As football teams across the state prepare for the fall season, another fall tradition may be silent.
Some schools have canceled the marching band season while others are trying to find ways to keep the music playing while keeping students and staff safe. Some using face coverings and instrument coverings.
Marching Band competitions have been canceled both in state and out of state. After discussing with parents, Novi High School Band Director Matt Diroff was determined to find a way to keep the marching band playing.
“If you don’t do something for a year you lose all those skills those kids are learning for down the road as well," Diroff said. "It can be a two- or three-year impact when you lose that one year of experience."
It’s been a rocky road coming up with a plan.
“I have to be very flexible at times because we would plan for certain things, but then the regulations would change so we have to change plans last minute," says high school senior and Head Drum Major Kate Lee. "And we have to make sure it’s all safe and socially distanced and make sure communications is out to every section and that everyone is staying safe.”
Marching Band practices are half days instead of full days and students are required to wear masks, unless they are playing a horn or woodwind instrument. In that case, the instruments wear masks of sorts.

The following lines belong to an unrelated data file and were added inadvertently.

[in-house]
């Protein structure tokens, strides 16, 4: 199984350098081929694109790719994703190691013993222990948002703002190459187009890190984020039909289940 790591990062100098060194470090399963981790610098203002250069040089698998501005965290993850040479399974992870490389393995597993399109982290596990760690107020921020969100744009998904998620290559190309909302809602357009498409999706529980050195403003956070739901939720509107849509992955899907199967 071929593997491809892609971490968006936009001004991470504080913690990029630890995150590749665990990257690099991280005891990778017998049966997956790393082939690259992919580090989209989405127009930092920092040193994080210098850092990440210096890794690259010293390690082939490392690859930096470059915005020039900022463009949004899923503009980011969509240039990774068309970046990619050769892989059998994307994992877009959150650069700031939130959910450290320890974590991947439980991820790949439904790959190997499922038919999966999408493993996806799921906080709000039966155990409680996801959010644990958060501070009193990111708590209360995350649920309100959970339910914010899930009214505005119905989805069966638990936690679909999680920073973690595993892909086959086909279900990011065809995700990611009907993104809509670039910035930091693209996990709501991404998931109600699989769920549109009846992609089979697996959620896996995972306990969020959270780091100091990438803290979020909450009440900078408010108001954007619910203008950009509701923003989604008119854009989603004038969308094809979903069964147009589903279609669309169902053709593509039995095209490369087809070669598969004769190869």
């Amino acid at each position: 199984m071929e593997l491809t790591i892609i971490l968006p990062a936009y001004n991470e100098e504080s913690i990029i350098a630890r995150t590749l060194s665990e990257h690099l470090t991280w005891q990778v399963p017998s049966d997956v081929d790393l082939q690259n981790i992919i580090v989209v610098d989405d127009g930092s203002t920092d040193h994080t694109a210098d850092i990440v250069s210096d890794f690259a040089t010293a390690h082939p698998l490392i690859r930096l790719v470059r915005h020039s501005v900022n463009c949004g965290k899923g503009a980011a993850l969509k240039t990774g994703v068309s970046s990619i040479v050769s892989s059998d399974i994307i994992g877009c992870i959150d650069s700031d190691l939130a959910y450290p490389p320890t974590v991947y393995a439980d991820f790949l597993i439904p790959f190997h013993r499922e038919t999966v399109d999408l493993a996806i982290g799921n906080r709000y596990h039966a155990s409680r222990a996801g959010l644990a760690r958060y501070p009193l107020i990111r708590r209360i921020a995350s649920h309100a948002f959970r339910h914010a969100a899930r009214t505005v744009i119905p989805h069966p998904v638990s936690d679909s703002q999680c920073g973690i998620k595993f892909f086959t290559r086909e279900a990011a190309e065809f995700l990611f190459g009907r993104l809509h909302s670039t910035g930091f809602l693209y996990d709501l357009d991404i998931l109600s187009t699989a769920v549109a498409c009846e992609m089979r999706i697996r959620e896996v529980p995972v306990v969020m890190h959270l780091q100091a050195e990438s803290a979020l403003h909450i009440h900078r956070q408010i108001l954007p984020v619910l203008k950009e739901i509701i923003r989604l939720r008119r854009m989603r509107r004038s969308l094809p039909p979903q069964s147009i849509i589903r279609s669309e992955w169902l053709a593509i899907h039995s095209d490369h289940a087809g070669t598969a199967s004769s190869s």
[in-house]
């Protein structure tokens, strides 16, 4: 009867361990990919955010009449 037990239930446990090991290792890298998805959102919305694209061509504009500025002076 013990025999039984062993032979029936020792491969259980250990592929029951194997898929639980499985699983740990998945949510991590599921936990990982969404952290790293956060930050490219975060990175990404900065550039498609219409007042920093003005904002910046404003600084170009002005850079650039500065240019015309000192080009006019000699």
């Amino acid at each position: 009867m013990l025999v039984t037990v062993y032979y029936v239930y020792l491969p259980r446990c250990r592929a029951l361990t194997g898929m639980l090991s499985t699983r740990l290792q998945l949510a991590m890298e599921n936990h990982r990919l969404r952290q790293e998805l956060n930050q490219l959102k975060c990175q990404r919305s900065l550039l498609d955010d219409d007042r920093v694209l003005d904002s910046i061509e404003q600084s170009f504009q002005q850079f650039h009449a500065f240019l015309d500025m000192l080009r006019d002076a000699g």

“What we’ve done is implement covers for the ends of the instruments,” Diroff said.
In hopes that as students expel breath into their instrument a beautiful sound will be all that fills the air as they play. It's one more step they hope will help prevent the potential spread of the virus.
Students are spaced 7 and a half feet apart and placed in groups of 30 or less around the Novi High School campus.
“We’ve got a couple of our groups at the stadium, a couple of our groups at the front of the school, we’ve got a couple of our groups on the practice fields,” says Diroff, to ensure no more than 100 people are in the same space at one time.
Playing an instrument and marching is more than just about learning a skill.
“The emotion that goes a long with it,” says Diroff, who is a musician himself.
During tough times, playing music becomes even more important.
“It’s hard to describe that feeling but it just kind of overtakes you really – physically and emotionally,” Diroff said.
Kate Lee says it feels good to be back in band again and hopes their music will lift others spirits too.
“I think other people hearing that would give them some positive energy and give them a little bit of joy in the music and the performance,” Lee said.
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